Flattening the Legal Tower of Babel
Today it is a mantra that the legal profession is going global and the world is becoming flat, yet the law remains the poster child for parochial national divisions — every country and jurisdiction has its own law, with its own structure, in its own language. This creates greater barriers to global legal cooperation and competition than any tariff or policy ever could.
I will discuss how using a meaning-based language to express basic legal concepts could allow a computational approach to creating a universal legal translator.
The Future of Virtual Law
Is it too early to talk about the future of virtual law practice? This is not about more supposed Starbucks lawyers. It is not about lawyers sitting on the couch wiping Cheetos grease on their shirt while watching Dowton Abbey reruns and waiting for Google to shove clients toward their online client portal.
The future of virtual law firms is the collision of full-service representation and the online delivery of legal services. It is about removing barriers for client access to lawyers.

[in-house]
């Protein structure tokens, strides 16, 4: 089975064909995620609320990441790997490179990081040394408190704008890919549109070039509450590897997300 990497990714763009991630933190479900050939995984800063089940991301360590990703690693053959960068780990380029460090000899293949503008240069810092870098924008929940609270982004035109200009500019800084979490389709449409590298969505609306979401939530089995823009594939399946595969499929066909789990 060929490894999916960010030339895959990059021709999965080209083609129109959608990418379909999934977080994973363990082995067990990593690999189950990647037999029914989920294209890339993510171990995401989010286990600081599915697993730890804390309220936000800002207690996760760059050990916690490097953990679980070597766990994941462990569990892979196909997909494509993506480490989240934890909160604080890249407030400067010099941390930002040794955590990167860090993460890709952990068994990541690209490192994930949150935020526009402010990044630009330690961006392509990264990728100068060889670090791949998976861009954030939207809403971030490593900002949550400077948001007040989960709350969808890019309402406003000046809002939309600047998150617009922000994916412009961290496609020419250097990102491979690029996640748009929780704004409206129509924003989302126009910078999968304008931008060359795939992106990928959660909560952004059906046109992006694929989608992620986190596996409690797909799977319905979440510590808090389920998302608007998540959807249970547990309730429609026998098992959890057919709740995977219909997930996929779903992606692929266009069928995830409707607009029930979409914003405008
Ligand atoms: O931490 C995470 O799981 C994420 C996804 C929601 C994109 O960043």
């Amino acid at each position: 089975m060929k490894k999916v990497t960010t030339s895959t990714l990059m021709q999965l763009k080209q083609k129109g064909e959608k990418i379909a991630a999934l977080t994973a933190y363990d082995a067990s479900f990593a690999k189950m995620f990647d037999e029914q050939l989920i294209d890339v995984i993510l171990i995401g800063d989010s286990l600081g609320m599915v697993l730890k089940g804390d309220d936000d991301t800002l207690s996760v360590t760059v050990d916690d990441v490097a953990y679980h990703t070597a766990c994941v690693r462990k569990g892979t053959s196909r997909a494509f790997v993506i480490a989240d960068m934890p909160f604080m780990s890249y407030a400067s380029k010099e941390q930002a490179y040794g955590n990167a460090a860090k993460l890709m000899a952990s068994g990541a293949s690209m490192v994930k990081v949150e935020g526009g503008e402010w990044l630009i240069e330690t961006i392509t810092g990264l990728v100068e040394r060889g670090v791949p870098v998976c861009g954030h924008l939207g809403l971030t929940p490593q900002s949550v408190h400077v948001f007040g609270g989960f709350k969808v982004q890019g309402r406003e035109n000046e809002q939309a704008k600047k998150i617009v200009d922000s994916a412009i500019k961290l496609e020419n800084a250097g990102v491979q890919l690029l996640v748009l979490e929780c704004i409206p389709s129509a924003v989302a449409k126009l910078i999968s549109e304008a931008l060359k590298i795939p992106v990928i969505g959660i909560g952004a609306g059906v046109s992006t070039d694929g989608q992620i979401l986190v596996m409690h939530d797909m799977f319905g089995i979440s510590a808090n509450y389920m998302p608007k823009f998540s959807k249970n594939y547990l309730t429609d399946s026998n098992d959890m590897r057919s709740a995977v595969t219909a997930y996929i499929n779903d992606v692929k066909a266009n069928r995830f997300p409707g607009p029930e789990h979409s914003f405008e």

Knowing Unknowns – The Key to Intelligent Lawyering
In bygone days, lawyers who read and understood every piece of possible evidence were able to represent their clients very effectively. With the explosion of ESI, this is virtually impossible even in non-complex litigation. The rise of machines has helped with “predictive coding” and “technology assisted review.” Yet it is still probable that relevant evidence will not be located, and key evidentiary relationships not found. Technology is needed to promote intelligent lawyering by being able to find “unknown unknowns” – outlier documents and relationships that word searches and text analytics cannot find. This type of technology would disrupt the entire ECA, text analytics, and predictive coding in ediscovery.
The most common career advice is “do what you’re good at.” And you probably listened, right? Which is fine. But do you ever wonder, “Is this it? What happened to putting a dent in the universe, and all that? Why aren’t I happier? Why does it feel so much like work?”
It turns out that “do what you’re good at” is bad advice. But don’t worry. It’s not too late. Speaker, writer, and recovering lawyer Jay Shepherd will give you the five steps you’ll need to be happier, disrupt your legal marketplace, and maybe even change the world. Vote for this proposed talk (and get your friends and pets to vote, too), and then learn the five steps